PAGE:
Cost of neurological disease in US approaching $800 billion a year

March 29, 2017

TAMPA, FL (March 29, 2017) -- More Americans are living longer and surviving chronic conditions like heart disease and cancer. Ironically, this triumph is also leading to a drastic rise in neurological disorders, which disproportionately attack the elderly.

Clifton Gooch, MD, professor and chair of the Department of Neurology at the University of South Florida (USF) Morsani College of Medicine in Tampa, is the lead author of a study published in the Annals of Neurology that details the enormous cost of neurological diseases to the nation. The study can be found online at http://onlinelibrary.wiley.com/doi/10.1002/ana.24897/abstract

Working with USF College of Public Health colleagues, Dr. Gooch looked at the nine most prevalent and costly diagnosed neurological disorders and found the annual cost is staggering, totaling nearly $800 billion. By 2030, $600 billion will be spent treating stroke and dementia alone.

"Given these extraordinary and rapidly growing costs, a concrete strategy is urgently needed to reduce the burden of neurological disease," he said.

In the paper, Dr. Gooch calls on the federal government to provide more NIH funding to speed the development of treatments and cures for diseases such as dementia and stroke, including therapies to delay, minimize and prevent them. He also proposes the creation of a more effective national database to track treatment successes and failures.

"The very future of the neurological sciences and the patients we serve is now at stake, and the welfare of generations yet to come hangs upon the success of our efforts."

Dr. Gooch writes that the years of productivity lost in the 100 million Americans living with neurological and musculoskeletal disorders is more than any other category of disease.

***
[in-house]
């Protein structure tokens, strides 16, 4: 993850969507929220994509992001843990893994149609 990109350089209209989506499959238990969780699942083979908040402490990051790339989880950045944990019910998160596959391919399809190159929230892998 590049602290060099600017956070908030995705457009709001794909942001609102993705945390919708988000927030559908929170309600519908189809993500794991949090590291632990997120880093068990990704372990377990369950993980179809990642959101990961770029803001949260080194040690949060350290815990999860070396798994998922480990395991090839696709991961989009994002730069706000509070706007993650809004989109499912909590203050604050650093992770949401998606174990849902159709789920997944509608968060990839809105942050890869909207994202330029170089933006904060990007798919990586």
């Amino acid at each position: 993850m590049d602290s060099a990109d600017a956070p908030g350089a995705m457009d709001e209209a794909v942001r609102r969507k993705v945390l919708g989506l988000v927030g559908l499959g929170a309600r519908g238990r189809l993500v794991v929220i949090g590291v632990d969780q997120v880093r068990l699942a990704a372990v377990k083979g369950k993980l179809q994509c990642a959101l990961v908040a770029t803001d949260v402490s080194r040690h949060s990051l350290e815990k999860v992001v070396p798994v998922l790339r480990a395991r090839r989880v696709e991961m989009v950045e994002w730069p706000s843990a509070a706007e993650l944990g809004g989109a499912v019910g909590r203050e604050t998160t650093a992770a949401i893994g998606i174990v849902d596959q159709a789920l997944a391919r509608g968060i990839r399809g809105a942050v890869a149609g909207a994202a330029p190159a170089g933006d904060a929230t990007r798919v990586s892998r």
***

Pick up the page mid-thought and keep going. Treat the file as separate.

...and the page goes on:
-end-


University of South Florida (USF Health)

Related Dementia Articles from Brightsurf:

The danger of Z-drugs for dementia patients
Strong sleeping pills known as 'Z-drugs' are linked with an increased risk of falls, fractures and stroke among people with dementia, according to new research.

The long road to dementia
Alzheimer's disease develops over decades. It begins with a fatal chain reaction in which masses of misfolded beta-amyloid proteins are produced that in the end literally flood the brain.

Why people with dementia go missing
People with dementia are more likely to go missing in areas where road networks are dense, complicated and disordered - according to new research from the University of East Anglia.

PTSD may double risk of dementia
People who have experienced post-traumatic stress disorder (PTSD) are up to twice as likely to develop dementia later in life, according to a new study by UCL researchers, published in the British Journal of Psychiatry.

Dementia education
School-based dementia education could deliver much needed empathy and understanding for older generations as new research from the University of South Australia shows it can significantly improve dementia knowledge and awareness among younger generations.

Building dementia friendly churches
A project to help church communities become more 'dementia friendly' has had a significant impact across the country.

A "feeling" for dementia?
A research team led by the DZNE concludes that personal perception can be an important indicator for the early detection of Alzheimer's disease.

New biomarker for dementia diagnosis
Medical researchers in the UK and Australia have identified a new marker which could support the search for novel preventative and therapeutic treatments for dementia.

Digital solutions for dementia care
Telehealth delivery of dementia care in the home can be as effective as face-to-face home visit services if carers and recipients take advantage of the technologies available, Australian researchers say.

Despite a marked reduction in the prevalence of dementia, the number of people with dementia is set to double by 2050 according to new Alzheimer Europe report
Today, at a European Parliament lunch debate, Alzheimer Europe launched a new report presenting the findings of its collaborative analysis of recent prevalence studies and setting out updated prevalence rates for dementia in Europe.

Read More: Dementia News and Dementia Current Events
Brightsurf.com is a participant in the Amazon Services LLC Associates Program, an affiliate advertising program designed to provide a means for sites to earn advertising fees by advertising and linking to Amazon.com.